What relief does the Settlement provide? Facebook will pay $20 million into a fund that can be used, in part, to pay claims of Class Members (including Minor Class Members) who appeared in a Sponsored Story. Each participating Class Member who submits a valid and timely claim form may be eligible to receive up to $10. The amount, if any, paid to each claimant depends upon the number of claims made and other factors detailed in the Settlement. No one knows in advance how much each claimant will receive, or whether any money will be paid directly to claimants. If the number of claims made renders it economically infeasible to pay money to persons who make a timely and valid claim, payment will be made to the not-for-profit organizations identified on the Settlement website at (if clicking on the link does not work, copy and paste the website address into a web browser). These organizations are involved in educational outreach that teaches adults and children how to use social media technologies safely, or are involved in research of social media, with a focus on critical thinking around advertising and commercialization, and particularly with protecting the interests of children.

In addition to monetary relief, Facebook will (a) revise its terms of service (known as the “Statement of Rights and Responsibilities” or “SRR”) to more fully explain the instances in which users agree to the display of their names and profile pictures in connection with Sponsored Stories; (b) create an easily accessible mechanism that enables users to view, on a going-forward basis, the subset of their interactions and other content on Facebook that have been displayed in Sponsored Stories (if any); (c) develop settings that will allow users to prevent particular items or categories of content or information related to them from being displayed in future Sponsored Stories; (d) revise its SRR to confirm that minors represent that their parent or legal guardian consents to the use of the minor’s name and profile picture in connection with commercial, sponsored, or related content; (e) provide parents and legal guardians with additional information about how advertising works on Facebook in its Family Safety Center and provide parents and legal guardians with additional tools to control whether their children’s names and profile pictures are displayed in connection with Sponsored Stories; and (f) add a control in minor users’ profiles that enables each minor user to indicate that his or her parents are not Facebook users and, where a minor user indicates that his or her parents are not on Facebook, Facebook will make the minor ineligible to appear in Sponsored Stories until he or she reaches the age of 18, until the minor changes his or her setting to indicate that his or her parents are on Facebook, or until a confirmed parental relationship with the minor user is established.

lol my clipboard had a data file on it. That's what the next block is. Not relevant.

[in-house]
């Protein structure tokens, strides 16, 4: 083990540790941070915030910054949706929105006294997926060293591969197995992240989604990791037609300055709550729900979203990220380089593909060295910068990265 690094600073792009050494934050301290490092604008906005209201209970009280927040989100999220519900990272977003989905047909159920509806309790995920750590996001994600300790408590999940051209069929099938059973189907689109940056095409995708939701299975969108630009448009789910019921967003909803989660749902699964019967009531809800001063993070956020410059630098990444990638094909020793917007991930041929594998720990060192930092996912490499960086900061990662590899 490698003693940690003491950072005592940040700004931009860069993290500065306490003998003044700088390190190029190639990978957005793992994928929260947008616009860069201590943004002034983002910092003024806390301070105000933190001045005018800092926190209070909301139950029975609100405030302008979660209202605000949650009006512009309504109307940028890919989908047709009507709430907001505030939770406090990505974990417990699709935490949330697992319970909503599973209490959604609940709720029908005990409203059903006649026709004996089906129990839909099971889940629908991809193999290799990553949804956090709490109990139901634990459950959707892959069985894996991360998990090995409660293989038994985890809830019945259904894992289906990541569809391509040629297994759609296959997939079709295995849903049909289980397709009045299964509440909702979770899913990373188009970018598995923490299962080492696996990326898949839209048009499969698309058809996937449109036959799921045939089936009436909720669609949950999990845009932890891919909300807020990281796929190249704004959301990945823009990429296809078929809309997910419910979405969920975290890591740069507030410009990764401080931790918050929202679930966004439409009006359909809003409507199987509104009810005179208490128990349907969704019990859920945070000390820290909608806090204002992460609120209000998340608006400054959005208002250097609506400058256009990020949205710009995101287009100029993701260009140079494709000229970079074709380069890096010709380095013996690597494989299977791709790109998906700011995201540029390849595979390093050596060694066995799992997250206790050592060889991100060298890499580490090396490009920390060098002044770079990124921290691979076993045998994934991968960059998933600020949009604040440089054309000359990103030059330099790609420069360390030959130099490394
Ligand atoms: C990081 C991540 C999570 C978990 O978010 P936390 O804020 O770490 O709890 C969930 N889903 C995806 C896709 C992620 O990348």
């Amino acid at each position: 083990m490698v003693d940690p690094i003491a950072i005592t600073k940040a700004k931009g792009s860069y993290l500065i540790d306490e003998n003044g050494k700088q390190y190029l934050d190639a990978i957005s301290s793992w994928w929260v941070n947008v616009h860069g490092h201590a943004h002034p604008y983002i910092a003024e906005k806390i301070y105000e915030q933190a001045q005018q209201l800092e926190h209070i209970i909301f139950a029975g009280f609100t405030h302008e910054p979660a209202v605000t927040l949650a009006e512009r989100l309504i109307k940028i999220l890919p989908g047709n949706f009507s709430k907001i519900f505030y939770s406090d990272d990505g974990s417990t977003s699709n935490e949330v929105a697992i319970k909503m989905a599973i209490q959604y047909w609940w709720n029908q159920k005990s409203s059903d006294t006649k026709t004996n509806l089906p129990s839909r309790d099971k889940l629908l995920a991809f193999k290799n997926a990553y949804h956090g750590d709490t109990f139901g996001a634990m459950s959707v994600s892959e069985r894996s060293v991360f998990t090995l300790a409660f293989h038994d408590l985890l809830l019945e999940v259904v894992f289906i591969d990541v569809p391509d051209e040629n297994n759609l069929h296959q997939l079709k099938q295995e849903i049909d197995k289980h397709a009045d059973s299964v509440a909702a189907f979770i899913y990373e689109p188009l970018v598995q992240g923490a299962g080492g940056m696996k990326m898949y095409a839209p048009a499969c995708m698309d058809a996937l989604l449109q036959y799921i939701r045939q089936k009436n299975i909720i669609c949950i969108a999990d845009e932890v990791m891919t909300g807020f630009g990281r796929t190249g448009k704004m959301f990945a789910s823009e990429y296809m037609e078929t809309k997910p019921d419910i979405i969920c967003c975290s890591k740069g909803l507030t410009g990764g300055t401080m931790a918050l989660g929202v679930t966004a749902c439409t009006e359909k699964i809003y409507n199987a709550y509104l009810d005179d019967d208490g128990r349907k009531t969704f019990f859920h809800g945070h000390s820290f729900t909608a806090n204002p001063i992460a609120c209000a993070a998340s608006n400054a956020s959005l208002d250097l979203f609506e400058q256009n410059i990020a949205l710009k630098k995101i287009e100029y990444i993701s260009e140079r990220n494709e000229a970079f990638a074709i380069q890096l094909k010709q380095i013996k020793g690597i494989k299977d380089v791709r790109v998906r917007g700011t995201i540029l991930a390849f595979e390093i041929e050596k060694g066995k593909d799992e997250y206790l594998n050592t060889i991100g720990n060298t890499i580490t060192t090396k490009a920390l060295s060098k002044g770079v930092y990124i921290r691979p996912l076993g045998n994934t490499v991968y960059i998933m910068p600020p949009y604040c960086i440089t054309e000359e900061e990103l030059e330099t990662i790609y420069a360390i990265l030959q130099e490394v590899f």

Your Class Member Number: XXXXXXXXXX
To Parents and Guardians of Children on Facebook: The Settlement also involves the claims of minors featured in Sponsored Stories on Facebook. Please see the Settlement website for more information.

More information? For more information about the Settlement and how to take the actions described above, please visit (if clicking on the link does not work, copy and paste the website address into a web browser) or write to the Settlement Administrator at Fraley v. Facebook, Inc., Settlement, c/o GCG, P.O. Box 35009, Seattle, WA 98124-1009, or You may also contact Class Counsel, Robert S. Arns of the Arns Law Firm, by calling 1-888-214-5125 or by emailing

Oh yeah, I totally forgot–it looks like my image and likeness as part of a sponsored story on Facebook is only worth $10.

About The Author: Owen Frager is an Internet marketing expert ready to help take your company to the next level.